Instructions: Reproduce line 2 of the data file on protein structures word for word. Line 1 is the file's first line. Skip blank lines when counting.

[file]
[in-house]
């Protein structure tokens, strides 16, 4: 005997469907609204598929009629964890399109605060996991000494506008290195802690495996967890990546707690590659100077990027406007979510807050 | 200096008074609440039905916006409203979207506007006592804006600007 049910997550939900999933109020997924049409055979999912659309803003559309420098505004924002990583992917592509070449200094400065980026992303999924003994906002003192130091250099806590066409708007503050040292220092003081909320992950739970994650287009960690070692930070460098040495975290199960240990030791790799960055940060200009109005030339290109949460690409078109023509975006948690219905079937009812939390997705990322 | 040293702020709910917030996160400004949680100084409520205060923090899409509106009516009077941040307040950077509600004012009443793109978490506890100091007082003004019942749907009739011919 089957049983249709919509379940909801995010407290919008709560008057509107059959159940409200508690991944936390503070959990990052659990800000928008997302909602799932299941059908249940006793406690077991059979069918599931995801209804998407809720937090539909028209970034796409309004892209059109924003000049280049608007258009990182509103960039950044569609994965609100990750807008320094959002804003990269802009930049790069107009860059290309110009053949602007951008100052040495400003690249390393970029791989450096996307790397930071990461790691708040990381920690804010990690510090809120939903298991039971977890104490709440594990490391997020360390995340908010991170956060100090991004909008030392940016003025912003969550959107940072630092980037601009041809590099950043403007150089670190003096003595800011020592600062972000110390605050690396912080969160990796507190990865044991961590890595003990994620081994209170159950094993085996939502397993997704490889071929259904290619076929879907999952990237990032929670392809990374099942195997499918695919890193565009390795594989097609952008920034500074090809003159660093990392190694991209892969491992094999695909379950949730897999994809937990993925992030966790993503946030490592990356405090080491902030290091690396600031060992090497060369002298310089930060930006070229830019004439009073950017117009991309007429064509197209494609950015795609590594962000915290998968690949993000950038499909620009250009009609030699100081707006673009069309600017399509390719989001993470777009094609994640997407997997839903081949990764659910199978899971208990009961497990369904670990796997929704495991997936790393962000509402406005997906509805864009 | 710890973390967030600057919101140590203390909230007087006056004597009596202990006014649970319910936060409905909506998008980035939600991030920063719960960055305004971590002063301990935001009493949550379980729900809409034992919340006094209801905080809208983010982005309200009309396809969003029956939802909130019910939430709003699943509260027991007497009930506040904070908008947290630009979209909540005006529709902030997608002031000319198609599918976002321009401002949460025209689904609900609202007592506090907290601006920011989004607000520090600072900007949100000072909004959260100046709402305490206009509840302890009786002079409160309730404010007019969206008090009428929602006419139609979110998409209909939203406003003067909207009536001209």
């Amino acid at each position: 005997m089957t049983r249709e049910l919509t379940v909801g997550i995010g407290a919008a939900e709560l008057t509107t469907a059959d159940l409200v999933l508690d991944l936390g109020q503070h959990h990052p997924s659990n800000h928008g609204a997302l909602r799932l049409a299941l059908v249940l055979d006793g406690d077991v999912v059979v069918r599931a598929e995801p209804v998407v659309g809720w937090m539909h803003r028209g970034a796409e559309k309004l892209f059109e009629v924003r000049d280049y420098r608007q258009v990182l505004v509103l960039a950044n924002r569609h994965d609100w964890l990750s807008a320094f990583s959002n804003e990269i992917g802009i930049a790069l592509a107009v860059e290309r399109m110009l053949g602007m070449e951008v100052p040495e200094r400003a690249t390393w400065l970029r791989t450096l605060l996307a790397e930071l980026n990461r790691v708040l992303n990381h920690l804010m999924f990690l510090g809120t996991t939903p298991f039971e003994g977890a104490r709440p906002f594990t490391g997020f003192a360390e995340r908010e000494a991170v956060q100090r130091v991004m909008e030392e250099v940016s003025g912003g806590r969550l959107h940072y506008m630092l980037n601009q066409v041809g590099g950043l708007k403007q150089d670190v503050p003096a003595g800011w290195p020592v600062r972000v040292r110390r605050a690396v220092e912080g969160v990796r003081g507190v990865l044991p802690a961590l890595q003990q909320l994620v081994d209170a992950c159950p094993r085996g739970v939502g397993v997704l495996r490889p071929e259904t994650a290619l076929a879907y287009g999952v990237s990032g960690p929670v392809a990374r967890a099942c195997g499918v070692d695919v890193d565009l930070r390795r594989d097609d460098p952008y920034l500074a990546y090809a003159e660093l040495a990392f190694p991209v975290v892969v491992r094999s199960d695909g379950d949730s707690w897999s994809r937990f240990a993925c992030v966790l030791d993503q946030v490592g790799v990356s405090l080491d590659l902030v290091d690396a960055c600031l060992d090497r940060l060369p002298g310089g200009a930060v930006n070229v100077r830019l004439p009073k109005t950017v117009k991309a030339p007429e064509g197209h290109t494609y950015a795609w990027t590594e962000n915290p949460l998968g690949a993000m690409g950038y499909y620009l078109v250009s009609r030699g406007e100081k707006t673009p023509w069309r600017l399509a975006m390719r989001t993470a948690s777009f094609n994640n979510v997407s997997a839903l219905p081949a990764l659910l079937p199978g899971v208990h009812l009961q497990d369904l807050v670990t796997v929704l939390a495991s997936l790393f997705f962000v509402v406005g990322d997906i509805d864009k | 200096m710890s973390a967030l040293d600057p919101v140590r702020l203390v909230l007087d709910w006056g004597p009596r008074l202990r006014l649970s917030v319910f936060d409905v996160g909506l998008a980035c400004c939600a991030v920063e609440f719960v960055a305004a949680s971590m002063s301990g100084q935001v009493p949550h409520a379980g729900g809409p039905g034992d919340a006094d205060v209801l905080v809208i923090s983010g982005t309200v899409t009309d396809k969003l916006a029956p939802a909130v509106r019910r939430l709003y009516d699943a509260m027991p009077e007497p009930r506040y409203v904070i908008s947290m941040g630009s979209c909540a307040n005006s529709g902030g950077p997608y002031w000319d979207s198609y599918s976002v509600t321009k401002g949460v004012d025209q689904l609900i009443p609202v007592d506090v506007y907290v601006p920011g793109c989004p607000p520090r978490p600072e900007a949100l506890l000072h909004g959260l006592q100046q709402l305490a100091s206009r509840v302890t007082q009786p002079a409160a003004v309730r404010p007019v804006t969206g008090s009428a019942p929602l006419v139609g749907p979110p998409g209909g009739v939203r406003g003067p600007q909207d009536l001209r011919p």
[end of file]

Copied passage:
């Protein structure tokens, strides 16, 4: 005997469907609204598929009629964890399109605060996991000494506008290195802690495996967890990546707690590659100077990027406007979510807050 | 200096008074609440039905916006409203979207506007006592804006600007 049910997550939900999933109020997924049409055979999912659309803003559309420098505004924002990583992917592509070449200094400065980026992303999924003994906002003192130091250099806590066409708007503050040292220092003081909320992950739970994650287009960690070692930070460098040495975290199960240990030791790799960055940060200009109005030339290109949460690409078109023509975006948690219905079937009812939390997705990322 | 040293702020709910917030996160400004949680100084409520205060923090899409509106009516009077941040307040950077509600004012009443793109978490506890100091007082003004019942749907009739011919 089957049983249709919509379940909801995010407290919008709560008057509107059959159940409200508690991944936390503070959990990052659990800000928008997302909602799932299941059908249940006793406690077991059979069918599931995801209804998407809720937090539909028209970034796409309004892209059109924003000049280049608007258009990182509103960039950044569609994965609100990750807008320094959002804003990269802009930049790069107009860059290309110009053949602007951008100052040495400003690249390393970029791989450096996307790397930071990461790691708040990381920690804010990690510090809120939903298991039971977890104490709440594990490391997020360390995340908010991170956060100090991004909008030392940016003025912003969550959107940072630092980037601009041809590099950043403007150089670190003096003595800011020592600062972000110390605050690396912080969160990796507190990865044991961590890595003990994620081994209170159950094993085996939502397993997704490889071929259904290619076929879907999952990237990032929670392809990374099942195997499918695919890193565009390795594989097609952008920034500074090809003159660093990392190694991209892969491992094999695909379950949730897999994809937990993925992030966790993503946030490592990356405090080491902030290091690396600031060992090497060369002298310089930060930006070229830019004439009073950017117009991309007429064509197209494609950015795609590594962000915290998968690949993000950038499909620009250009009609030699100081707006673009069309600017399509390719989001993470777009094609994640997407997997839903081949990764659910199978899971208990009961497990369904670990796997929704495991997936790393962000509402406005997906509805864009 | 710890973390967030600057919101140590203390909230007087006056004597009596202990006014649970319910936060409905909506998008980035939600991030920063719960960055305004971590002063301990935001009493949550379980729900809409034992919340006094209801905080809208983010982005309200009309396809969003029956939802909130019910939430709003699943509260027991007497009930506040904070908008947290630009979209909540005006529709902030997608002031000319198609599918976002321009401002949460025209689904609900609202007592506090907290601006920011989004607000520090600072900007949100000072909004959260100046709402305490206009509840302890009786002079409160309730404010007019969206008090009428929602006419139609979110998409209909939203406003003067909207009536001209």